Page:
Rowing Gear

Rowing Gear Trial-and-Error.

Having been a rower / sculler for years, I have collected and tried many different types of gear pertaining to safety, gloves, monitoring and tracking. In this post I highlight the types of equipment I regularly use both for outdoor sculling and indoor ergometer rowing. I preface this post by stating that I am not advertising for a particular product and am not receiving a commission from any product in particular. I merely highlight those that I have converged on over the years.

Oxford Shell

Seat pads.

I have tried many. Those who have been rowing understand the numbness that can arise in legs related to sciatica. There are natural methods (massage, exercises) to ameliorate or rid this issue. But, what helps is a good rowing seat pad. I have found the seat pad offered by Revolution Rowing to be comfortable and durable. I have several of these, one of which I use for my Oxford Shell, one for my Concept II Model D Ergometer, and one for my Oar Board SUP rower.

Seat Pad
Oar Board Standup Paddle Board Rower

Gloves.

I have tried many different varieties, including sailing gloves and retail store apparel. I have converged on the CrewStop glove. I have found it to offer the most protection and most comfort, particularly for long-hauls on either water or Erg.

CrewStop Glove

Rearview Mirrors.

I have used many, and you should use what works. I have found the sculling mirror sold by Coxmate to be of superior value for me as it is a large yet light mirror and enables me to see peripherally.

Coxmate sculling mirror

Personal Flotation Device.

I wear one…most of the time. There are exceptions. The hip-surround units like the one in the photo do not get in the way of the arms, oars, or motion. I have two of them. They can be obtained through West Marine or other favorite sources, including Amazon.com.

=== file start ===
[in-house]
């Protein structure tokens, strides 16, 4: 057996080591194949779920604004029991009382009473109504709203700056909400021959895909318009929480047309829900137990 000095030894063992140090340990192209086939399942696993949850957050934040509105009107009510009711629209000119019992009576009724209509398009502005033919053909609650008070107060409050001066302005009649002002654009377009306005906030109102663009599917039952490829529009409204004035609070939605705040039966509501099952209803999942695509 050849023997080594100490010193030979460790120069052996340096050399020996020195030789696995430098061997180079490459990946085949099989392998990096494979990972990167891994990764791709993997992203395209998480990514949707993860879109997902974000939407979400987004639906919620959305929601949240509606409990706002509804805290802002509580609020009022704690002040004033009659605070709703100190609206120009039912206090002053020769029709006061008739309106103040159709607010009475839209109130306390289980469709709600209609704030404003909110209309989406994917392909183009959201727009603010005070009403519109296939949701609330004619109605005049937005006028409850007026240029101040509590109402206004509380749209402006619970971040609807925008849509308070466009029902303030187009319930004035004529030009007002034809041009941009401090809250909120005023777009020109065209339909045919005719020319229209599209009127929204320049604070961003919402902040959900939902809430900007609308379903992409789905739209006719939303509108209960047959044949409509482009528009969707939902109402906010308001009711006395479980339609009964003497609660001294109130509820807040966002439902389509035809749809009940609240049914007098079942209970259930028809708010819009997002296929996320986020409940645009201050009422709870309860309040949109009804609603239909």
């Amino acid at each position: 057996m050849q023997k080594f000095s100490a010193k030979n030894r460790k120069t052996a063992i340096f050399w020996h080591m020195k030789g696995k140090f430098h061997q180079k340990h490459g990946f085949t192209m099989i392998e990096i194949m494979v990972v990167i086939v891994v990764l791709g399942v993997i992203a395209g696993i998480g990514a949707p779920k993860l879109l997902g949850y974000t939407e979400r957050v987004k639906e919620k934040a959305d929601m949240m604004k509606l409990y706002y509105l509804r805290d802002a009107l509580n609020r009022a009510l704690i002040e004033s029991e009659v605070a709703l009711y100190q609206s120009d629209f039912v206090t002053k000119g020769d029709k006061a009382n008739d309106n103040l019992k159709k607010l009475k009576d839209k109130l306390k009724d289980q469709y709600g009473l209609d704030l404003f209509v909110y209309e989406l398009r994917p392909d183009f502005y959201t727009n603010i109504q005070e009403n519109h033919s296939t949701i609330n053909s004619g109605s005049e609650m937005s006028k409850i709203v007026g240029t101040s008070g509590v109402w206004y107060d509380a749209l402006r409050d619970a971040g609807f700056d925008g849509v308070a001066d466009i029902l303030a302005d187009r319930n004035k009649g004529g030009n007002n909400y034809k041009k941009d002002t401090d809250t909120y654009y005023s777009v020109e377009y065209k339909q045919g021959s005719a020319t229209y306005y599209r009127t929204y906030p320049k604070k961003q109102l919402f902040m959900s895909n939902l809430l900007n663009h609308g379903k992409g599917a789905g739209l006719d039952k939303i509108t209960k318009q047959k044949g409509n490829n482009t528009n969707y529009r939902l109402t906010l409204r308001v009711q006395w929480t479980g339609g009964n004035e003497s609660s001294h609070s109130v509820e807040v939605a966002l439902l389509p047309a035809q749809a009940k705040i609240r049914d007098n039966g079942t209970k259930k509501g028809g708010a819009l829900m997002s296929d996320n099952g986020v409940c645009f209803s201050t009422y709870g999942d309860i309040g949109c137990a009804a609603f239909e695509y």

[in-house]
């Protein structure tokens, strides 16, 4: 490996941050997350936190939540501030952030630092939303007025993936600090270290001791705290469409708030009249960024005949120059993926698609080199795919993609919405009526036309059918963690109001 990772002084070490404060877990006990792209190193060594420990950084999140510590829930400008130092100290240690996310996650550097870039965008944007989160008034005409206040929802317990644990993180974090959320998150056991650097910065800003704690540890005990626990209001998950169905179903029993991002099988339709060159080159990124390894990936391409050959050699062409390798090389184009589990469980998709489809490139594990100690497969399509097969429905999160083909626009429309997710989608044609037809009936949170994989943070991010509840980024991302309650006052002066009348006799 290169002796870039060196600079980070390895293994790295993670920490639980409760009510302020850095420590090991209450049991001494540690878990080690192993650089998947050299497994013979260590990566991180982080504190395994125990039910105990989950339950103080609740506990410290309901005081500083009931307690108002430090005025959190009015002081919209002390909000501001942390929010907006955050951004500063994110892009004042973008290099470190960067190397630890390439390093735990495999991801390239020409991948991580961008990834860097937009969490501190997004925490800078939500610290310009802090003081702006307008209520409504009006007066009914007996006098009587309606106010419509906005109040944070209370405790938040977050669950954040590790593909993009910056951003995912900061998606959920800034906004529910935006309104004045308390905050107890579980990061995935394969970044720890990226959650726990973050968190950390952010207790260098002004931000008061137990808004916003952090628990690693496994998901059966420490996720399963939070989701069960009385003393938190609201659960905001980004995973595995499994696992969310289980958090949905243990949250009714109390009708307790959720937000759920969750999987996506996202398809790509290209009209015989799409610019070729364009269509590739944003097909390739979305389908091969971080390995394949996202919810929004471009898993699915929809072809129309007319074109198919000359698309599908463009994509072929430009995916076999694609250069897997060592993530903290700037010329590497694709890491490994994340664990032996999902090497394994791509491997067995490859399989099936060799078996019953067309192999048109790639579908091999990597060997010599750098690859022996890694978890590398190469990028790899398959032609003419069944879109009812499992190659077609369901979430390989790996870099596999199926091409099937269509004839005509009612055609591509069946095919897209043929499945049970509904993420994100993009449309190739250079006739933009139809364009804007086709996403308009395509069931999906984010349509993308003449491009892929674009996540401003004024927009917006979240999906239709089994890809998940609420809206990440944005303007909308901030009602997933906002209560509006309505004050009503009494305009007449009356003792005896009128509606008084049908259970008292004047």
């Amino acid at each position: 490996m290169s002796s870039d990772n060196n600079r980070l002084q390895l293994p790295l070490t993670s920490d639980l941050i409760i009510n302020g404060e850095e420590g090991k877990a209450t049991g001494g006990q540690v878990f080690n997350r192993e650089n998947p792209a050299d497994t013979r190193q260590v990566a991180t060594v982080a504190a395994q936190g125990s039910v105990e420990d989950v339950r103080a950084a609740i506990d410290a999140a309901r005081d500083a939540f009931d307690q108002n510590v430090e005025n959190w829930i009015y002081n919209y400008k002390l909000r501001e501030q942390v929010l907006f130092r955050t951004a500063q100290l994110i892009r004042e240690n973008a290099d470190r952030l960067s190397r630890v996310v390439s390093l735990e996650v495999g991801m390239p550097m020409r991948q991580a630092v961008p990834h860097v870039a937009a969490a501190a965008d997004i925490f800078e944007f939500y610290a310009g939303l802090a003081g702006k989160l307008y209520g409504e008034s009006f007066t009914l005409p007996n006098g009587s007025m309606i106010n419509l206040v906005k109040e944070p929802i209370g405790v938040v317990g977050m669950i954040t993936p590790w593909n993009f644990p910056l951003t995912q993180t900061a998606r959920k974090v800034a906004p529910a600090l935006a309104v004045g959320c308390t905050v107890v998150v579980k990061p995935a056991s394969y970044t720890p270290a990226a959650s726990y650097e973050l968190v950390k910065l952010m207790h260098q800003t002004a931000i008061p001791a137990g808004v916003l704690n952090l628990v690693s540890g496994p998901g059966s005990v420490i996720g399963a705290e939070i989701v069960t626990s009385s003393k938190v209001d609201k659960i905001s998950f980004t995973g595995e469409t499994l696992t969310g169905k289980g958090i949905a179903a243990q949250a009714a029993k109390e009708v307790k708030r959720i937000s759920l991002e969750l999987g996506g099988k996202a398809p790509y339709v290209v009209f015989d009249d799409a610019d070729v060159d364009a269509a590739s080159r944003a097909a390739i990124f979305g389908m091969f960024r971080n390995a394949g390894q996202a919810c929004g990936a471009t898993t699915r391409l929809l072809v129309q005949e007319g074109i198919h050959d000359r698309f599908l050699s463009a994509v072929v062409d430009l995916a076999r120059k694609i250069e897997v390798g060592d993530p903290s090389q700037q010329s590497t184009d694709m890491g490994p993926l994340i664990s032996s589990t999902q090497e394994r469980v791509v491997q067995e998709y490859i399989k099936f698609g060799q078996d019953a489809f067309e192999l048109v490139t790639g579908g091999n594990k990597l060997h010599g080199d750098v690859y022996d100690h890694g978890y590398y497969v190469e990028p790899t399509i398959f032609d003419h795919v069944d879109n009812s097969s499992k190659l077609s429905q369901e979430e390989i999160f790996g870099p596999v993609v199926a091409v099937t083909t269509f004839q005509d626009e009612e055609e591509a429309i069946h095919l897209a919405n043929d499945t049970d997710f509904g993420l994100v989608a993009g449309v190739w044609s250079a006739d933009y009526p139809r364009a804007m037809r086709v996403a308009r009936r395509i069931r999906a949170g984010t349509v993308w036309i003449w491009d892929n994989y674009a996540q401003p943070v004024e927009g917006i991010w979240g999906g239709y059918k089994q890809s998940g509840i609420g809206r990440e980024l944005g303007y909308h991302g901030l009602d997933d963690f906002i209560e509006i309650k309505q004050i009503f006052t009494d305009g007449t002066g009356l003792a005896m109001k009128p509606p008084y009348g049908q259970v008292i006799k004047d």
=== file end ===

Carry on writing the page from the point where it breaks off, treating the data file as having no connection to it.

PFD

Monitoring.

I am into data…bigly :-). The most reliable technology I have found (…and I have tried many…) is Polar H10 heart rate sensors and chest strap together with the Polar beat app. I include the photo again which shows the seat pad and the Polar chest strap on top. I keep my iPhone in a waterproof case on-board and this allows integration of the heart rate measurements (1-second increment) with the GPS location. I know how far I row, what my heart rate is wherever I am, and I get real-time feedback audibly in the boat.

Polar Beat Chest Strap.

Peripheral Equipment and Epilogue.

I maintain an attachment for GPS (GPSMap 78sc) mounted on my outrigging together with a camera mount for photos of the scenery. These come in handy on occasion, particularly for obtaining unique shots here on the Elk River in the northern Chesapeake Bay Area.

Despite the above and the available software for rowers on iPhone, Android and iPad, I am writing my own rowing application as I have not found anything yet that meets my specific requirements. As this develops and becomes available for testing, I will write a post entry on that, as well.

Introducing the Oxford Shell

I have been a water enthusiast my entire life–from power boating with my father as a child to sailing small sailboats as a teenager and eventually owning two sailboats (one large, one small) as an adult. I have also been an avid fan of rowing & sculling since my freshman year in college some thirty…. er, ah…a long time ago.

21 foot Oxford rowing shell – view 1

I recently acquired a stick-built Oxford shell (depicted). This is a wooden vessel… weighs somewhere on the order of 50 lbs or so… and is beautifully finished by the builder with multiple layers of varnish and a professional paint job below the water line. She is approximately 21 ft in length and a joy to row.

Some other photos follow this.

21 ft Oxford shell – a view of the Pantedosi rowing drop-in.

She features a Piantedosi rowing rigging (seat, stretchers, outriggers) and I have added a few things onto her, like a holder for my Garmin GPS unit and a seat-saver seat on top of the slide.

21 ft Oxford shell – in the water awaiting the rower.

She rides true and fast. I normally pace at about 20 strokes per minute, but have sprinted up to 24-26. She has just about a 2 ft beam. The key to stability is making sure the oars are in the water on the feather when getting in and out. Stability, balance and grace are the essence of rowing and it is like meditation rowing her.

Oxford shell on the Elk River; Elkton, MD

I am developing some rowing apps in iOS and Swift to assist in guiding and tracking her motion. As these are developed and rolled out, will be writing about them and sharing, as well.